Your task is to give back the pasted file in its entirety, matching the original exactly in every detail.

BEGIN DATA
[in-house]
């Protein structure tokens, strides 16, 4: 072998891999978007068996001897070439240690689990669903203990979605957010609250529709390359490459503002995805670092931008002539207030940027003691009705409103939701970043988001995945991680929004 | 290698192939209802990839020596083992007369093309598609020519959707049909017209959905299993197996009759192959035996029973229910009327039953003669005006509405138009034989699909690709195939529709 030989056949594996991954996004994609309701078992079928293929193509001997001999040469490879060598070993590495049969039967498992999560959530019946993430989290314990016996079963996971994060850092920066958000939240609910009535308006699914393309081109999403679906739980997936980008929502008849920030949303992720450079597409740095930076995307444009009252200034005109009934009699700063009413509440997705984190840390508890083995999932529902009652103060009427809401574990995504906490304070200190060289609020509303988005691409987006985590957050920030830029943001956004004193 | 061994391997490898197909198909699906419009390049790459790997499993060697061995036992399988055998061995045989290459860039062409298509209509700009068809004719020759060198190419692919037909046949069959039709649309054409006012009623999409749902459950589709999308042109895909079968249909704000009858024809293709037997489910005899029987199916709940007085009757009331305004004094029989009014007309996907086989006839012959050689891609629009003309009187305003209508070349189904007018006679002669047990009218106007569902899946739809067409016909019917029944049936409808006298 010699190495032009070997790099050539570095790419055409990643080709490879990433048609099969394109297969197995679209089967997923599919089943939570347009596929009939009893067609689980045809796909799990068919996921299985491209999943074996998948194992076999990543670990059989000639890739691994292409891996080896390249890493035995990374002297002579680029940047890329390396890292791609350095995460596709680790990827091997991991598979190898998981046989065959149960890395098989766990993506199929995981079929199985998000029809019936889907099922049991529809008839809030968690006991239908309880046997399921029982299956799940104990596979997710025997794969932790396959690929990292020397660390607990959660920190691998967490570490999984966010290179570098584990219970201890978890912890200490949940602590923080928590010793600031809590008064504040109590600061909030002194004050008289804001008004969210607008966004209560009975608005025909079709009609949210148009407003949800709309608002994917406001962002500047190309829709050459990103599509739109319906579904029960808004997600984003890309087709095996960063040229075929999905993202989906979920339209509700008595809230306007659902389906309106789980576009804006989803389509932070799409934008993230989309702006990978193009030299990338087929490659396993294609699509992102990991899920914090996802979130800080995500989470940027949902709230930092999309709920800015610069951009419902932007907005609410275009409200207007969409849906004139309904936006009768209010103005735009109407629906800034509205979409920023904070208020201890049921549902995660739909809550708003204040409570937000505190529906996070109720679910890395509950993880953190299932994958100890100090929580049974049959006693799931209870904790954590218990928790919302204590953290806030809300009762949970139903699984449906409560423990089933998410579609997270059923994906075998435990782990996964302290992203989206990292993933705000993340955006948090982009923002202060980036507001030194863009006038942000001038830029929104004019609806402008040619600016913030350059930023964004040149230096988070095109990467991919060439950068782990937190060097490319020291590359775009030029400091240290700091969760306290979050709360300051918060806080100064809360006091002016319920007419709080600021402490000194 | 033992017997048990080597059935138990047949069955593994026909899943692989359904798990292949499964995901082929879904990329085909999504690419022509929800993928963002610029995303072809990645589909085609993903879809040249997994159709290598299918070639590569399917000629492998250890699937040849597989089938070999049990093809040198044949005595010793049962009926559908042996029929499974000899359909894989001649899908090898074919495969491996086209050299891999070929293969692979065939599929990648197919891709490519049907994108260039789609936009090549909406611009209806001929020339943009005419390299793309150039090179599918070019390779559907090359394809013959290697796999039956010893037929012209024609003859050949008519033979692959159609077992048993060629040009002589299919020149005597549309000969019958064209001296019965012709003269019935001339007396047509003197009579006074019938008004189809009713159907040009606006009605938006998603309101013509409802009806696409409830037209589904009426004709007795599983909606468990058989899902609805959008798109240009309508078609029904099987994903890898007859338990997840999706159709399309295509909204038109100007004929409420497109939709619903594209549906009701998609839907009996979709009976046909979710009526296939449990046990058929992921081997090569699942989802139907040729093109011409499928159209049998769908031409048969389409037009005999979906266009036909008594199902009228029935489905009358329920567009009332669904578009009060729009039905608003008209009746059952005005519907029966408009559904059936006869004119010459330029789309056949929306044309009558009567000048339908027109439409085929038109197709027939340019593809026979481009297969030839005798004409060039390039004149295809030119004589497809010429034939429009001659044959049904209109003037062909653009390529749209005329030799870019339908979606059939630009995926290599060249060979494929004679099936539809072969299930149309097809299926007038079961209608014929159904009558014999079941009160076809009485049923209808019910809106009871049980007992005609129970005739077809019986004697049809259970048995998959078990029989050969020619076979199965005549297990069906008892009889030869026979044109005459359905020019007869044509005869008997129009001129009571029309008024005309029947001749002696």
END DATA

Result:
[in-house]
């Protein structure tokens, strides 16, 4: 072998891999978007068996001897070439240690689990669903203990979605957010609250529709390359490459503002995805670092931008002539207030940027003691009705409103939701970043988001995945991680929004 | 290698192939209802990839020596083992007369093309598609020519959707049909017209959905299993197996009759192959035996029973229910009327039953003669005006509405138009034989699909690709195939529709 030989056949594996991954996004994609309701078992079928293929193509001997001999040469490879060598070993590495049969039967498992999560959530019946993430989290314990016996079963996971994060850092920066958000939240609910009535308006699914393309081109999403679906739980997936980008929502008849920030949303992720450079597409740095930076995307444009009252200034005109009934009699700063009413509440997705984190840390508890083995999932529902009652103060009427809401574990995504906490304070200190060289609020509303988005691409987006985590957050920030830029943001956004004193 | 061994391997490898197909198909699906419009390049790459790997499993060697061995036992399988055998061995045989290459860039062409298509209509700009068809004719020759060198190419692919037909046949069959039709649309054409006012009623999409749902459950589709999308042109895909079968249909704000009858024809293709037997489910005899029987199916709940007085009757009331305004004094029989009014007309996907086989006839012959050689891609629009003309009187305003209508070349189904007018006679002669047990009218106007569902899946739809067409016909019917029944049936409808006298 010699190495032009070997790099050539570095790419055409990643080709490879990433048609099969394109297969197995679209089967997923599919089943939570347009596929009939009893067609689980045809796909799990068919996921299985491209999943074996998948194992076999990543670990059989000639890739691994292409891996080896390249890493035995990374002297002579680029940047890329390396890292791609350095995460596709680790990827091997991991598979190898998981046989065959149960890395098989766990993506199929995981079929199985998000029809019936889907099922049991529809008839809030968690006991239908309880046997399921029982299956799940104990596979997710025997794969932790396959690929990292020397660390607990959660920190691998967490570490999984966010290179570098584990219970201890978890912890200490949940602590923080928590010793600031809590008064504040109590600061909030002194004050008289804001008004969210607008966004209560009975608005025909079709009609949210148009407003949800709309608002994917406001962002500047190309829709050459990103599509739109319906579904029960808004997600984003890309087709095996960063040229075929999905993202989906979920339209509700008595809230306007659902389906309106789980576009804006989803389509932070799409934008993230989309702006990978193009030299990338087929490659396993294609699509992102990991899920914090996802979130800080995500989470940027949902709230930092999309709920800015610069951009419902932007907005609410275009409200207007969409849906004139309904936006009768209010103005735009109407629906800034509205979409920023904070208020201890049921549902995660739909809550708003204040409570937000505190529906996070109720679910890395509950993880953190299932994958100890100090929580049974049959006693799931209870904790954590218990928790919302204590953290806030809300009762949970139903699984449906409560423990089933998410579609997270059923994906075998435990782990996964302290992203989206990292993933705000993340955006948090982009923002202060980036507001030194863009006038942000001038830029929104004019609806402008040619600016913030350059930023964004040149230096988070095109990467991919060439950068782990937190060097490319020291590359775009030029400091240290700091969760306290979050709360300051918060806080100064809360006091002016319920007419709080600021402490000194 | 033992017997048990080597059935138990047949069955593994026909899943692989359904798990292949499964995901082929879904990329085909999504690419022509929800993928963002610029995303072809990645589909085609993903879809040249997994159709290598299918070639590569399917000629492998250890699937040849597989089938070999049990093809040198044949005595010793049962009926559908042996029929499974000899359909894989001649899908090898074919495969491996086209050299891999070929293969692979065939599929990648197919891709490519049907994108260039789609936009090549909406611009209806001929020339943009005419390299793309150039090179599918070019390779559907090359394809013959290697796999039956010893037929012209024609003859050949008519033979692959159609077992048993060629040009002589299919020149005597549309000969019958064209001296019965012709003269019935001339007396047509003197009579006074019938008004189809009713159907040009606006009605938006998603309101013509409802009806696409409830037209589904009426004709007795599983909606468990058989899902609805959008798109240009309508078609029904099987994903890898007859338990997840999706159709399309295509909204038109100007004929409420497109939709619903594209549906009701998609839907009996979709009976046909979710009526296939449990046990058929992921081997090569699942989802139907040729093109011409499928159209049998769908031409048969389409037009005999979906266009036909008594199902009228029935489905009358329920567009009332669904578009009060729009039905608003008209009746059952005005519907029966408009559904059936006869004119010459330029789309056949929306044309009558009567000048339908027109439409085929038109197709027939340019593809026979481009297969030839005798004409060039390039004149295809030119004589497809010429034939429009001659044959049904209109003037062909653009390529749209005329030799870019339908979606059939630009995926290599060249060979494929004679099936539809072969299930149309097809299926007038079961209608014929159904009558014999079941009160076809009485049923209808019910809106009871049980007992005609129970005739077809019986004697049809259970048995998959078990029989050969020619076979199965005549297990069906008892009889030869026979044109005459359905020019007869044509005869008997129009001129009571029309008024005309029947001749002696």